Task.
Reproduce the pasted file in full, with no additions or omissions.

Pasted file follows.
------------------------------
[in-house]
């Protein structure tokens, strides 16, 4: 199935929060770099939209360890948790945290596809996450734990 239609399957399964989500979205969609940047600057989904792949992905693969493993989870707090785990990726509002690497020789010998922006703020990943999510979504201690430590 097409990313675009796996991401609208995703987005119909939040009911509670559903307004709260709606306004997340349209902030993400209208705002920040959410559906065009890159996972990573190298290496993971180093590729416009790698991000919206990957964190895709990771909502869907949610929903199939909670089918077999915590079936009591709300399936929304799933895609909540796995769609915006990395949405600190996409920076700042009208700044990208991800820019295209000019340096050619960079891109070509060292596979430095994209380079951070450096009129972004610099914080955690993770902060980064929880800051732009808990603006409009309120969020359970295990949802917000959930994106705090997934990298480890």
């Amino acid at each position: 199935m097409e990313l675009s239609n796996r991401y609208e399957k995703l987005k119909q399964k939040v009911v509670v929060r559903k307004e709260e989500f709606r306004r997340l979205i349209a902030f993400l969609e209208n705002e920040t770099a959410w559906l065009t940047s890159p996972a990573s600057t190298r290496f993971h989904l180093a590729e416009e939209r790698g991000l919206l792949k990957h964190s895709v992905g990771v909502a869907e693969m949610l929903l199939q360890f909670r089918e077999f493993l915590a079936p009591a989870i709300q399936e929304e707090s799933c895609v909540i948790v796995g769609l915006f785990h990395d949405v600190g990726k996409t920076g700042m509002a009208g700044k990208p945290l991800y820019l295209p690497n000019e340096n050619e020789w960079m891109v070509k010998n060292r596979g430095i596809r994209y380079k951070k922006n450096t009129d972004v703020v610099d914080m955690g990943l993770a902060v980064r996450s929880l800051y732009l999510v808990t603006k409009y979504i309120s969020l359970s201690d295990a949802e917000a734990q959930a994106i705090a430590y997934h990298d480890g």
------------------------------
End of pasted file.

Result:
[in-house]
């Protein structure tokens, strides 16, 4: 199935929060770099939209360890948790945290596809996450734990 239609399957399964989500979205969609940047600057989904792949992905693969493993989870707090785990990726509002690497020789010998922006703020990943999510979504201690430590 097409990313675009796996991401609208995703987005119909939040009911509670559903307004709260709606306004997340349209902030993400209208705002920040959410559906065009890159996972990573190298290496993971180093590729416009790698991000919206990957964190895709990771909502869907949610929903199939909670089918077999915590079936009591709300399936929304799933895609909540796995769609915006990395949405600190996409920076700042009208700044990208991800820019295209000019340096050619960079891109070509060292596979430095994209380079951070450096009129972004610099914080955690993770902060980064929880800051732009808990603006409009309120969020359970295990949802917000959930994106705090997934990298480890």
């Amino acid at each position: 199935m097409e990313l675009s239609n796996r991401y609208e399957k995703l987005k119909q399964k939040v009911v509670v929060r559903k307004e709260e989500f709606r306004r997340l979205i349209a902030f993400l969609e209208n705002e920040t770099a959410w559906l065009t940047s890159p996972a990573s600057t190298r290496f993971h989904l180093a590729e416009e939209r790698g991000l919206l792949k990957h964190s895709v992905g990771v909502a869907e693969m949610l929903l199939q360890f909670r089918e077999f493993l915590a079936p009591a989870i709300q399936e929304e707090s799933c895609v909540i948790v796995g769609l915006f785990h990395d949405v600190g990726k996409t920076g700042m509002a009208g700044k990208p945290l991800y820019l295209p690497n000019e340096n050619e020789w960079m891109v070509k010998n060292r596979g430095i596809r994209y380079k951070k922006n450096t009129d972004v703020v610099d914080m955690g990943l993770a902060v980064r996450s929880l800051y732009l999510v808990t603006k409009y979504i309120s969020l359970s201690d295990a949802e917000a734990q959930a994106i705090a430590y997934h990298d480890g």